Science

A month after the death of the American woman in Mexico, the family is still seeking answers: “She took her last breath, she suffered”

Mexican prosecutors are trying to get a unnamed american extradited to mexico to face charges in the death of Shankella RobinsonAn American tourist who died last month at a resort near Cabo San Lucas.

Authorities say Robinson died “from a direct assault, not an accident.”

Robinson traveled to Mexico with six friends. Some of those friends initially told Robinson’s parents that she died of alcohol poisoning, but her death certificate later listed her cause of death as spinal and neck injuries.

Robinson’s father told “CBS Mornings” that if it weren’t for the disturbing videos that emerged from his daughter’s journey, including one where she is being brutally attacked, he would have feared That there will never be justice.

Shankella-Robinson.jpg
Shankella Robinson.

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Bernard Robinson said of his only child, “She was just a very, you know, outgoing person.” “She loved people. Just loved the friends she had around.”

Days after her death, a disturbing video went viral showing a woman beating Shankula, who was naked and not fighting back, while other friends watched and filmed nearby.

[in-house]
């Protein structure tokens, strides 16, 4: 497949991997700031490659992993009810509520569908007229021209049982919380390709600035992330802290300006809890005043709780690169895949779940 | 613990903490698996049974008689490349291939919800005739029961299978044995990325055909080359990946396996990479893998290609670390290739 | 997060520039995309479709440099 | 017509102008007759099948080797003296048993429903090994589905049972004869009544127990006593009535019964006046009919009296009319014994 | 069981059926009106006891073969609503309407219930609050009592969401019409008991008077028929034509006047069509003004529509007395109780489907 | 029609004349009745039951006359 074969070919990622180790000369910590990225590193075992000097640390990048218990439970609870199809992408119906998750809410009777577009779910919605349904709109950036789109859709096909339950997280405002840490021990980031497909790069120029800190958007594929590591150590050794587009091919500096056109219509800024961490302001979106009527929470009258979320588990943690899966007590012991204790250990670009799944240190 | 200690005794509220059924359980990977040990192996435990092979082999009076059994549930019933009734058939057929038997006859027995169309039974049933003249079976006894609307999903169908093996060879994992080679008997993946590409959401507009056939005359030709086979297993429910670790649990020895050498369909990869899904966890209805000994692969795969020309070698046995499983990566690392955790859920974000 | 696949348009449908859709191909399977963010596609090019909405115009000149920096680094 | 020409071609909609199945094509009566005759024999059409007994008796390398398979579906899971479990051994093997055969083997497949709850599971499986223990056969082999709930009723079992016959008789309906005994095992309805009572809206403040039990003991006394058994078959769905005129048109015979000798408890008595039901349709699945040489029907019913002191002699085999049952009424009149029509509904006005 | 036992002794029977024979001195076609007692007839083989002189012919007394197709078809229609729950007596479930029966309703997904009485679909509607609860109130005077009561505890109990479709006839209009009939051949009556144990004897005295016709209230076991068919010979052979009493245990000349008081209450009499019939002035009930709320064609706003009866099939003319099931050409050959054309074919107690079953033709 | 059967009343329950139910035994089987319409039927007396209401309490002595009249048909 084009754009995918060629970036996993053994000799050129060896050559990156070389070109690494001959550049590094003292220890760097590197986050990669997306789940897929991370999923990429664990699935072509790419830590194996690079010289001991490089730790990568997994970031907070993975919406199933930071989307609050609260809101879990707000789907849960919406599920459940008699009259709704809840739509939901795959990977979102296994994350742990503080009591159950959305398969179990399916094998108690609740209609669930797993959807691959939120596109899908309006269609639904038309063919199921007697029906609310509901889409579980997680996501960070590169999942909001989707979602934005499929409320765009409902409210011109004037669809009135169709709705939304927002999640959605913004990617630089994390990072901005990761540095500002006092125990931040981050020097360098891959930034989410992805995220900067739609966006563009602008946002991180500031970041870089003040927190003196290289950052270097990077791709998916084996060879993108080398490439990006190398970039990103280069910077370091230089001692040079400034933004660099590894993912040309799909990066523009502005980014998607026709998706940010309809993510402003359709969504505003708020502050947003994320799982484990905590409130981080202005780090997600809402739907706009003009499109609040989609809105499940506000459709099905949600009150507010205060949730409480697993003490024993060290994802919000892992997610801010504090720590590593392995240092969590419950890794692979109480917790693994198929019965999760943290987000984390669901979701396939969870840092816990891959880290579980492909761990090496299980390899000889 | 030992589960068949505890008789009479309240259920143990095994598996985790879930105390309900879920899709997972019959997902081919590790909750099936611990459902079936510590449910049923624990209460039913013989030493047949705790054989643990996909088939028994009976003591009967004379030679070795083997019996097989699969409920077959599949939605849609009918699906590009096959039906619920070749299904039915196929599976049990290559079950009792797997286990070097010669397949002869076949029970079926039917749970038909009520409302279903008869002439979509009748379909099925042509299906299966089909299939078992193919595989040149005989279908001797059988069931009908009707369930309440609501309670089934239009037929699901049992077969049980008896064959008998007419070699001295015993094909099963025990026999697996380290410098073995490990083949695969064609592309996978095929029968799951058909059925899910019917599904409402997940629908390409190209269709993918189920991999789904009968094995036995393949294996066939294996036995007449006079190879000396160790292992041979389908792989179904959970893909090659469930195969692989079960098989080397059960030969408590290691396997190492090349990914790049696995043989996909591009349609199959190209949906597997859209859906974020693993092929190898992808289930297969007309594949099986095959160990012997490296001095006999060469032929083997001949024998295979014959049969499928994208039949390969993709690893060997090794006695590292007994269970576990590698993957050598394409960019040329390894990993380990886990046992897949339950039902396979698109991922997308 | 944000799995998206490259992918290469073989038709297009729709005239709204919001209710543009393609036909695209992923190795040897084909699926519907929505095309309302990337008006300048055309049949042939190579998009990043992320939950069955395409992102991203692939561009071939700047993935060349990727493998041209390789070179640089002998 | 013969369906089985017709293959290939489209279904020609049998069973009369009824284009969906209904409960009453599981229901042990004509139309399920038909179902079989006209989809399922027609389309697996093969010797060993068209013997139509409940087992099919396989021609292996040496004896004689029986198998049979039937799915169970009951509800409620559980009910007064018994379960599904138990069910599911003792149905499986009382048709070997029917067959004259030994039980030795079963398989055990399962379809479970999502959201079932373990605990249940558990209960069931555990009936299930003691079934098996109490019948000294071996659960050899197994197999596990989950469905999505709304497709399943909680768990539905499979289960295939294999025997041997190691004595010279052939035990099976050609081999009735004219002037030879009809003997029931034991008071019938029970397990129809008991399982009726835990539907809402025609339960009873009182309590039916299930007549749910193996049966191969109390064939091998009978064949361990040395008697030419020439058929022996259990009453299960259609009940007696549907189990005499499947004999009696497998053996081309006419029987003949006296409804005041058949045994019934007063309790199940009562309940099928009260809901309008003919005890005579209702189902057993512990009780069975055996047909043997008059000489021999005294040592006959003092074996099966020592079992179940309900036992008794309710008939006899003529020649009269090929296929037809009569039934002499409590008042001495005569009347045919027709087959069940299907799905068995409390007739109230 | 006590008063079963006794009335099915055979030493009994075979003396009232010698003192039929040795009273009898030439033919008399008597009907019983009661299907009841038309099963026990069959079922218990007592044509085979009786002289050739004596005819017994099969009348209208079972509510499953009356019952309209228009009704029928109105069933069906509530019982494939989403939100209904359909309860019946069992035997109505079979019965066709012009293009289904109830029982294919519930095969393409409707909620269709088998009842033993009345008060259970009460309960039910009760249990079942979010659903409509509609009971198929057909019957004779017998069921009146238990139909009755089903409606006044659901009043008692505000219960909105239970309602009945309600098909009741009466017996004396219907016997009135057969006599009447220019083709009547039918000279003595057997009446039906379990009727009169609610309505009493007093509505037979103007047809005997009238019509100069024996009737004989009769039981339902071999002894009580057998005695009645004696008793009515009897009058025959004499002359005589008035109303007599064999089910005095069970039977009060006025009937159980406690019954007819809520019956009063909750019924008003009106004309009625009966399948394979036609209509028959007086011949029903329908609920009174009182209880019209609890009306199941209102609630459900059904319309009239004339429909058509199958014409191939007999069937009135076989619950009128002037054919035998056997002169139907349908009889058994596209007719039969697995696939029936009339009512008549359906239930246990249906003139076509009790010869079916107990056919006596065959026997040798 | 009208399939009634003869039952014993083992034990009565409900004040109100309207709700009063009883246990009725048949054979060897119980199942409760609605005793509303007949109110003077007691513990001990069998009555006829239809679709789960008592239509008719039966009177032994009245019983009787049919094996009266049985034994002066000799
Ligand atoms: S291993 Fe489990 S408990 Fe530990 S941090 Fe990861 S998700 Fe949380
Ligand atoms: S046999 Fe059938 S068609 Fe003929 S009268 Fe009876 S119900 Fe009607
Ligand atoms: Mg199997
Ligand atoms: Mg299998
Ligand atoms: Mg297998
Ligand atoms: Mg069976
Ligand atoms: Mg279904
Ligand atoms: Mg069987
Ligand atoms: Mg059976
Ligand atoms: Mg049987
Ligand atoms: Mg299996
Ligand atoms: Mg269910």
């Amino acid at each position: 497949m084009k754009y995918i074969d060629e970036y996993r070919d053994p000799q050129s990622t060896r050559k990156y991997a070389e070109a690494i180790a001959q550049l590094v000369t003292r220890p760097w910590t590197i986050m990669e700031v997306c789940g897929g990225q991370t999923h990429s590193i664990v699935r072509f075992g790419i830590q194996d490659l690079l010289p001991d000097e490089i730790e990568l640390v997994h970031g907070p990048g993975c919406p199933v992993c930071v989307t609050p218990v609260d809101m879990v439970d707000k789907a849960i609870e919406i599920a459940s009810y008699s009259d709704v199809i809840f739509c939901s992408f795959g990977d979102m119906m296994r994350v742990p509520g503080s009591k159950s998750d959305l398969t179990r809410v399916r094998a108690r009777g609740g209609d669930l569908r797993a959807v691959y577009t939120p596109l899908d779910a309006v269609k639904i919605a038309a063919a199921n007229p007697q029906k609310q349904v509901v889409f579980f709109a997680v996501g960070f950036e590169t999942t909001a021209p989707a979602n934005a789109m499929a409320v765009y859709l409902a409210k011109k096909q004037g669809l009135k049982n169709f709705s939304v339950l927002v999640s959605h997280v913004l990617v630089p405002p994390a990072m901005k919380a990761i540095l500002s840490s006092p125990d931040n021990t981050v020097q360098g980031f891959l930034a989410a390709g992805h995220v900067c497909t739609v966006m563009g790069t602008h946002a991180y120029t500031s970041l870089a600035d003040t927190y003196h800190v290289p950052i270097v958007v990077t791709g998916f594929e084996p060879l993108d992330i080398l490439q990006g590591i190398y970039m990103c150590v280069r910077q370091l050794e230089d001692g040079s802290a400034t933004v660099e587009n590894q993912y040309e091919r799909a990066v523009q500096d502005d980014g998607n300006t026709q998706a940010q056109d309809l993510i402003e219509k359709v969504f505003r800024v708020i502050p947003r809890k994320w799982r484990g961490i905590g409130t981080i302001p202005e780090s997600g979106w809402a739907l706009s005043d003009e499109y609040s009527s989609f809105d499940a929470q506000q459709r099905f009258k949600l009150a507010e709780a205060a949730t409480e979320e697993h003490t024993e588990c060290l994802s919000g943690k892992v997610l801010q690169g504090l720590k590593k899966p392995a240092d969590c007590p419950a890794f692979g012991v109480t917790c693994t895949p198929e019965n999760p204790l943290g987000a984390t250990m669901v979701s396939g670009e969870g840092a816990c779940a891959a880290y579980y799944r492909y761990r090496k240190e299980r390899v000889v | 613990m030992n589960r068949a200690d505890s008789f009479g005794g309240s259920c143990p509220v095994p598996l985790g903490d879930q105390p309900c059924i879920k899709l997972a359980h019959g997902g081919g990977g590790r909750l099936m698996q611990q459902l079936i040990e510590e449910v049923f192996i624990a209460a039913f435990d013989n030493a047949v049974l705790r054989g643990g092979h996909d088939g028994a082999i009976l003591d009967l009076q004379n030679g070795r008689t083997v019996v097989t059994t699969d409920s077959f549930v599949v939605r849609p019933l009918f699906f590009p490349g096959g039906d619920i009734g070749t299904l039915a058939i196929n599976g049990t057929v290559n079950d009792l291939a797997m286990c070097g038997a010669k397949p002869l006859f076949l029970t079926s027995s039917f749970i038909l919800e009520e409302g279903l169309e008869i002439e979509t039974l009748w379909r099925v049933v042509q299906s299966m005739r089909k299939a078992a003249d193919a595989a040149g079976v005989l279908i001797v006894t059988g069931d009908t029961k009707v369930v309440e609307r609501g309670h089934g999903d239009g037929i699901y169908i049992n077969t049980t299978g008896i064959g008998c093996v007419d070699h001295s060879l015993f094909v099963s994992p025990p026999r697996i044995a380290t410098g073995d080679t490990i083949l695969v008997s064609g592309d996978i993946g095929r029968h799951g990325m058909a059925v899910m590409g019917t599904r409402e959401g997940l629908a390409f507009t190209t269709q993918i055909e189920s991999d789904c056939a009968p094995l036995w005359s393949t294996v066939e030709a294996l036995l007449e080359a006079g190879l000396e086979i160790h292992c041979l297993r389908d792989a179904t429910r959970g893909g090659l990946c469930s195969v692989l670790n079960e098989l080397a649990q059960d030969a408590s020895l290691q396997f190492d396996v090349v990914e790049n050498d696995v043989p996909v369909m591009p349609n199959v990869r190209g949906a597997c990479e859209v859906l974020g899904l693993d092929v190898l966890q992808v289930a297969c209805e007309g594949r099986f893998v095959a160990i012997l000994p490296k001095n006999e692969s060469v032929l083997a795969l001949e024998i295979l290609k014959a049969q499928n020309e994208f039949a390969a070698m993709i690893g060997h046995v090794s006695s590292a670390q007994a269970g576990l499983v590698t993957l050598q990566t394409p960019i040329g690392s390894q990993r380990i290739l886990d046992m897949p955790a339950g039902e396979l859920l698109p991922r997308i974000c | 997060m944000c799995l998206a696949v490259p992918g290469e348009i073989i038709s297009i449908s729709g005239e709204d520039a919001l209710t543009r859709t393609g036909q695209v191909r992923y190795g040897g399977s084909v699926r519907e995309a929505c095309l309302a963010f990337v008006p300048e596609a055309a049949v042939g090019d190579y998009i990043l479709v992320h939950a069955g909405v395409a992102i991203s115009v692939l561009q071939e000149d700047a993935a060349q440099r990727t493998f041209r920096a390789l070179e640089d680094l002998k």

“My daughter, she’s suffering,” Bernard said. “She took her last breath, she suffered, and they just sat there watching.”

A local police report indicates that friends called for medical help shortly after 2 a.m., saying that Robinson had “drank too much.” When the doctor arrived and suggested taking her to a hospital, she told the police, Robinson’s friends refused and insisted on keeping her at the resort.

Bernard said that his friends called Shankela’s mother that night to say she was being treated for alcohol poisoning. An autopsy report released a few days later said Shankela died of severe spinal cord injuries and neck injuries at around 3 p.m.

Bernard Robinson says his daughter’s friends are responsible for the 25-year-old’s death.

After her death, all six friends returned to the United States.

Robinson’s death is being investigated by Mexican authorities as a crime of feminism or as the murder of a woman because of her gender. Mexican authorities are now seeking the extradition of a female suspect.

John Jay College law professor Dmitry Shakhnevich, who has no involvement in the case, said the process is now in the hands of the US justice system. “They will engage in their own due process to see whether this person should be extradited for the crime he is alleged to have committed,” he added.

The FBI has said it has opened an investigation into the death as well.

At this time, it is unclear whether those who witnessed the fight could also be in legal trouble.

Bernard Robinson said, “I want the truth.”

“I want them to go back there and tell the Mexican authorities why they did it,” he said.

He said, “I can’t even be a grandfather. I can’t walk her down the aisle now. The only thing I can do is cherish the moments we had for the 25 years she was on this earth.”

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